The A/C experts at Houston’s Richmond’s Air explain the costs of leaky ductwork
We all know that a leaky hose costs us money. The water runs out of the hose’s perforations and we’re suddenly paying for water that’s dripping somewhere it shouldn’t be.
But did you know that your home’s ductwork might be far more leaky and costly than a washed up old hose? These metal pathways carry the conditioned air from your air conditioner (or heat pump or furnace) to the vents in your home where the air is distributed.
Often times this ductwork can have lots of leaks, especially in older homes. These leaks release the conditioned air into unimproved spaces like your basement, crawl space or attic. When you have leaky ductwork, you’re basically paying to heat spaces that you don’t use.
And you’re paying a surprisingly big price. According to Energy Star, leaky ductwork can lower a furnace’s efficiency by up to 20%. The good news is that if you’re a do-it-yourself kind of person, sealing your leaky ducts can be a fairly easy and cheap upgrade that can save money in the long run. It can also improve your indoor air quality since your ductwork won’t be picking up dirt and debris from unimproved spaces along the way.
If you want to seal your ducts, here are some general tips from your local AC & heating repairman to get you started:
- Check Your Ductwork: Go into the space where your ductwork is located (attic, basement or crawlspace). If your ductwork isn’t wrapped in insulation, there’s a good chance it’s also not properly sealed. If the space feels comfortable, you’ve probably got some leaks. If the ductwork seems accessible, you can proceed.
- Gather Your Supplies: You’ll need a few things for this project. You can use plastic wrap and duct tape or wide tape patches to seal off vents while looking for leaks. A smoke pencil will help you find leaks- it costs about $50.00. You’ll also need mastic, foil-backed tape, and R6 foil-face insulation wrap. You can find all of these supplies at your local home improvement store.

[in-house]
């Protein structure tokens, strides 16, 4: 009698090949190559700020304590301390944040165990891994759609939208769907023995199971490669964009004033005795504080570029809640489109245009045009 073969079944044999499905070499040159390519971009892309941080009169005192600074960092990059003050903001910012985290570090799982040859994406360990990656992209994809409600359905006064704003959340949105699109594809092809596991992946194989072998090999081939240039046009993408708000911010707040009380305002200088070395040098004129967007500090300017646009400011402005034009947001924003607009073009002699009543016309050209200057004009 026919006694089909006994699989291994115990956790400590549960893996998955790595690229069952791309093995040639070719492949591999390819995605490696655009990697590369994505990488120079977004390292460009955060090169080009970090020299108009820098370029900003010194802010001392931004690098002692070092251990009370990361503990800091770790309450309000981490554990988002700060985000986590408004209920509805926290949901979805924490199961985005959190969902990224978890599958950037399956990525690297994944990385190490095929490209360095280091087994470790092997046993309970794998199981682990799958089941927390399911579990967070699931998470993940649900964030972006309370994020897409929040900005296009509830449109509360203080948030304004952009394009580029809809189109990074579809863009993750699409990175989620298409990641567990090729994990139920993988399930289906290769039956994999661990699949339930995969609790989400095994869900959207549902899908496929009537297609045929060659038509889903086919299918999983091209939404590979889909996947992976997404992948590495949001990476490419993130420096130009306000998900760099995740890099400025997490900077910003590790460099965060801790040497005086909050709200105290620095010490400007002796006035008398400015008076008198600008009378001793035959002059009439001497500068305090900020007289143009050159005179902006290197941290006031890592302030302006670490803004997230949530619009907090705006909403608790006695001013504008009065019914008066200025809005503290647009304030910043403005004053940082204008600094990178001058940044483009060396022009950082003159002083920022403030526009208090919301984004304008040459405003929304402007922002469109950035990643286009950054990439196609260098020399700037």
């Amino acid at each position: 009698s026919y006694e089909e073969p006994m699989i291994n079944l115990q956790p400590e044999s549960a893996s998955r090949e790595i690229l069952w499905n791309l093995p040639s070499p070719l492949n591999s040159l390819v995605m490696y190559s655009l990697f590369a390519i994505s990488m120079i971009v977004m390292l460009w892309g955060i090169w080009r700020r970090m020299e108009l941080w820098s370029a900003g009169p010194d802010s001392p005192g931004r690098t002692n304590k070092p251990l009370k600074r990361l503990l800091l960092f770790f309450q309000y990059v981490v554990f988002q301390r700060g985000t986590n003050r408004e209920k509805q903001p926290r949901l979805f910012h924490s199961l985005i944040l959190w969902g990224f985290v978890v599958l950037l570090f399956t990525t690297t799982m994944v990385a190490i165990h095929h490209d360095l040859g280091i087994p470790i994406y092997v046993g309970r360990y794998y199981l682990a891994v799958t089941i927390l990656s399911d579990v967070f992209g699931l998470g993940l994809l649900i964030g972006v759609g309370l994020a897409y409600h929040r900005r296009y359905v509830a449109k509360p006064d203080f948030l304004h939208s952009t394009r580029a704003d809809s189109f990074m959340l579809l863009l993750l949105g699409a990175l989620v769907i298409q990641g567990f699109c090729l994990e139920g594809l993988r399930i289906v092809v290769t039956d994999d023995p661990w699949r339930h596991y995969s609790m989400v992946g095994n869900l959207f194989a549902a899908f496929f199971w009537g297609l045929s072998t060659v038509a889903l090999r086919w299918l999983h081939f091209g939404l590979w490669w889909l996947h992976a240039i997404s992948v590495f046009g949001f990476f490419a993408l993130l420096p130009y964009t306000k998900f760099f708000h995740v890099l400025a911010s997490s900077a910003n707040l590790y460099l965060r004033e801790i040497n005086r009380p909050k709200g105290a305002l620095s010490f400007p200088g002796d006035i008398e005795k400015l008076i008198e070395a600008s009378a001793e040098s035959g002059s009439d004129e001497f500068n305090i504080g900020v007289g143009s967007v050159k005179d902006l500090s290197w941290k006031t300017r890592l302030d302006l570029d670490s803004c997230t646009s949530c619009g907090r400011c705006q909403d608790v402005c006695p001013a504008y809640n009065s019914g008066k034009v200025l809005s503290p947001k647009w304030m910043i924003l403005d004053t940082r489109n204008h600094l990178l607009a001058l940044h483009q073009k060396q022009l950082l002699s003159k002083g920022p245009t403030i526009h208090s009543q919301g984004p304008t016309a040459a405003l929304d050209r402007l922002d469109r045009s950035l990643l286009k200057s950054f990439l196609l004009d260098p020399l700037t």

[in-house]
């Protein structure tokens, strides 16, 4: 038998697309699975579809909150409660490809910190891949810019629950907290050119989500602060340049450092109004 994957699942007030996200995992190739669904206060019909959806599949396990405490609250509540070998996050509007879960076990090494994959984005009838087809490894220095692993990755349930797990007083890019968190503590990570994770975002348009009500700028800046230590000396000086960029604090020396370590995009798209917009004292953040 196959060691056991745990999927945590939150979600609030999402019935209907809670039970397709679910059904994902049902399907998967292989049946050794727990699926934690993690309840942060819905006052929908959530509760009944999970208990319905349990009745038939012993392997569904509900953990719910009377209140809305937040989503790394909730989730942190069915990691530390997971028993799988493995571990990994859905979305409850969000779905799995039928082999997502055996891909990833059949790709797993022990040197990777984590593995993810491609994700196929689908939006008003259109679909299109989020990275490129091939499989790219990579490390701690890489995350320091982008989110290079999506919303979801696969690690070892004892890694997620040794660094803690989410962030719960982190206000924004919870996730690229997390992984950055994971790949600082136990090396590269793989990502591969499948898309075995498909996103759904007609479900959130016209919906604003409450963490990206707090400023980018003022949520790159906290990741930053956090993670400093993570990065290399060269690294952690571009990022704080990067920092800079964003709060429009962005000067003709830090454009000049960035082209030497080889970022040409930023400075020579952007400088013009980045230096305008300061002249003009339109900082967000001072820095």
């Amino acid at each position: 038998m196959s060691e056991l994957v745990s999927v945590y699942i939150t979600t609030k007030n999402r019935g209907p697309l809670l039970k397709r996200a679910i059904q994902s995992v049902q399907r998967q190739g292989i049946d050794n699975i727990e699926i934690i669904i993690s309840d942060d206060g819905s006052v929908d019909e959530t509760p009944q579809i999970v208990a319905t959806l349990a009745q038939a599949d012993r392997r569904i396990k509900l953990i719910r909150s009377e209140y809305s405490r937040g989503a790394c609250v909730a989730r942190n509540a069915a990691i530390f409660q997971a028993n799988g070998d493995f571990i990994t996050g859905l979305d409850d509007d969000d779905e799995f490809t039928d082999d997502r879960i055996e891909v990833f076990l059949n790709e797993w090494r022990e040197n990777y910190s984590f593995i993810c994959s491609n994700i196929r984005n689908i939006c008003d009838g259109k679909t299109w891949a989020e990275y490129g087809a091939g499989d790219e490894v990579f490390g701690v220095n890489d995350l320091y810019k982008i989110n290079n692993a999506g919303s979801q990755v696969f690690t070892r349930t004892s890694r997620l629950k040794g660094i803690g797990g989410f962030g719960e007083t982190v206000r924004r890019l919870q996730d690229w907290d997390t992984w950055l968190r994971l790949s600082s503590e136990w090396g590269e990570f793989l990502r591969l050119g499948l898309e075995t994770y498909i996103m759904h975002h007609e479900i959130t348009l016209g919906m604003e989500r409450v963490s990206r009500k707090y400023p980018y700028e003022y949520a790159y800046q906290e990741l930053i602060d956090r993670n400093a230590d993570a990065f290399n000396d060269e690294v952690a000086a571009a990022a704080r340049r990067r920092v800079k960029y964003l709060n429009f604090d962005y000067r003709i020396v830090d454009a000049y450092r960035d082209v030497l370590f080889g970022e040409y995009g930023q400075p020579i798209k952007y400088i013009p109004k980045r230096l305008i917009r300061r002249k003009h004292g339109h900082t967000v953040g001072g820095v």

- Find and Seal leaks. You’ll use your wide tape strips to cover ducts and then turn on your air conditioner. Using the smoke pencil, you’ll follow the ductwork. If the smoke from the pencil blows sideways, you’ll know you have a leak. Focus primarily on areas near the furnace, at the registers, and on air supply ducts — all areas where leaks are more costly.
In these areas, use the mastic to completely cover the seams and holes that are leaking. You can apply mastic with a paintbrush or with a gloved hand. Don’t use duct tape to seal ductwork, and remove any duct tape you find along the way and replace it with foil-backed tape or mastic. Duct tape doesn’t prevent air loss.
- Insulate Your Ducts: After you’ve found and sealed most of the big leaks, you’ll want to wrap your ductwork with R6 foil-backed insulation and seal the insulation with the foil-backed tape. Insulating your ductwork helps reduce energy loss, further improving your air conditioner’s efficiency.
Sealing ductwork is a relatively inexpensive energy upgrade that can help lower your cooling and heating bills in the future.